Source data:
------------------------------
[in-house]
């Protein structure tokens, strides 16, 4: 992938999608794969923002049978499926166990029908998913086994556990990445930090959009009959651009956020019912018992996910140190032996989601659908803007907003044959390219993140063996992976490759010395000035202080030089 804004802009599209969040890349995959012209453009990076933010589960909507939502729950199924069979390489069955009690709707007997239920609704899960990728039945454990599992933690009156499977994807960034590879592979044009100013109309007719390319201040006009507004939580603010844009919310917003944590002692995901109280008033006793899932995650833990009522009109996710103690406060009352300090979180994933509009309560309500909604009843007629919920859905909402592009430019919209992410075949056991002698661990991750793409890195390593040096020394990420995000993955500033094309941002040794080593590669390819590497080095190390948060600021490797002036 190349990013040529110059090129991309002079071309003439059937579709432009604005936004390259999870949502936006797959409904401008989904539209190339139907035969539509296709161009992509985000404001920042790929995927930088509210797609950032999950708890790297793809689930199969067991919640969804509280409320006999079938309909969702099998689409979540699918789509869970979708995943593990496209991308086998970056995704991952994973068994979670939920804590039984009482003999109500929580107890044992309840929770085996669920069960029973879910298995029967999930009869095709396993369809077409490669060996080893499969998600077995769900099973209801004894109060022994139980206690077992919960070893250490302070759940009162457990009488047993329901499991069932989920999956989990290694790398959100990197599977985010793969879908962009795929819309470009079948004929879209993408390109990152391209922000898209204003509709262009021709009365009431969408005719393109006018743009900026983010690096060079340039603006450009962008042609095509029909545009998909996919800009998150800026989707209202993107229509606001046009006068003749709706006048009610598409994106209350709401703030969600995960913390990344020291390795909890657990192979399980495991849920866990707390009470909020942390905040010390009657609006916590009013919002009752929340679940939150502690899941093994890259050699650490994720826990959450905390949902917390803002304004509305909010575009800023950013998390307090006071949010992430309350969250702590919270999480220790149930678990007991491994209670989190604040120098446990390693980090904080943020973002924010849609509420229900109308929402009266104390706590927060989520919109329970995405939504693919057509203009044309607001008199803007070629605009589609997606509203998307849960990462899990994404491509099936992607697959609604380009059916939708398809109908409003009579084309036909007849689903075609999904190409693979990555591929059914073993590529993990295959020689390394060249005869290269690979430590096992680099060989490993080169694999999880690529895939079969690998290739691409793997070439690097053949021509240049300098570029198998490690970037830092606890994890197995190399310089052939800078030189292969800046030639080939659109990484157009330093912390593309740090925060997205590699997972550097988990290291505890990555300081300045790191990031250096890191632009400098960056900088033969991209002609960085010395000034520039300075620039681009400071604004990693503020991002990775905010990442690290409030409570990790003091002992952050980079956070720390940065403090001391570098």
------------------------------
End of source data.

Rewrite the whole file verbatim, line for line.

[in-house]
């Protein structure tokens, strides 16, 4: 992938999608794969923002049978499926166990029908998913086994556990990445930090959009009959651009956020019912018992996910140190032996989601659908803007907003044959390219993140063996992976490759010395000035202080030089 804004802009599209969040890349995959012209453009990076933010589960909507939502729950199924069979390489069955009690709707007997239920609704899960990728039945454990599992933690009156499977994807960034590879592979044009100013109309007719390319201040006009507004939580603010844009919310917003944590002692995901109280008033006793899932995650833990009522009109996710103690406060009352300090979180994933509009309560309500909604009843007629919920859905909402592009430019919209992410075949056991002698661990991750793409890195390593040096020394990420995000993955500033094309941002040794080593590669390819590497080095190390948060600021490797002036 190349990013040529110059090129991309002079071309003439059937579709432009604005936004390259999870949502936006797959409904401008989904539209190339139907035969539509296709161009992509985000404001920042790929995927930088509210797609950032999950708890790297793809689930199969067991919640969804509280409320006999079938309909969702099998689409979540699918789509869970979708995943593990496209991308086998970056995704991952994973068994979670939920804590039984009482003999109500929580107890044992309840929770085996669920069960029973879910298995029967999930009869095709396993369809077409490669060996080893499969998600077995769900099973209801004894109060022994139980206690077992919960070893250490302070759940009162457990009488047993329901499991069932989920999956989990290694790398959100990197599977985010793969879908962009795929819309470009079948004929879209993408390109990152391209922000898209204003509709262009021709009365009431969408005719393109006018743009900026983010690096060079340039603006450009962008042609095509029909545009998909996919800009998150800026989707209202993107229509606001046009006068003749709706006048009610598409994106209350709401703030969600995960913390990344020291390795909890657990192979399980495991849920866990707390009470909020942390905040010390009657609006916590009013919002009752929340679940939150502690899941093994890259050699650490994720826990959450905390949902917390803002304004509305909010575009800023950013998390307090006071949010992430309350969250702590919270999480220790149930678990007991491994209670989190604040120098446990390693980090904080943020973002924010849609509420229900109308929402009266104390706590927060989520919109329970995405939504693919057509203009044309607001008199803007070629605009589609997606509203998307849960990462899990994404491509099936992607697959609604380009059916939708398809109908409003009579084309036909007849689903075609999904190409693979990555591929059914073993590529993990295959020689390394060249005869290269690979430590096992680099060989490993080169694999999880690529895939079969690998290739691409793997070439690097053949021509240049300098570029198998490690970037830092606890994890197995190399310089052939800078030189292969800046030639080939659109990484157009330093912390593309740090925060997205590699997972550097988990290291505890990555300081300045790191990031250096890191632009400098960056900088033969991209002609960085010395000034520039300075620039681009400071604004990693503020991002990775905010990442690290409030409570990790003091002992952050980079956070720390940065403090001391570098």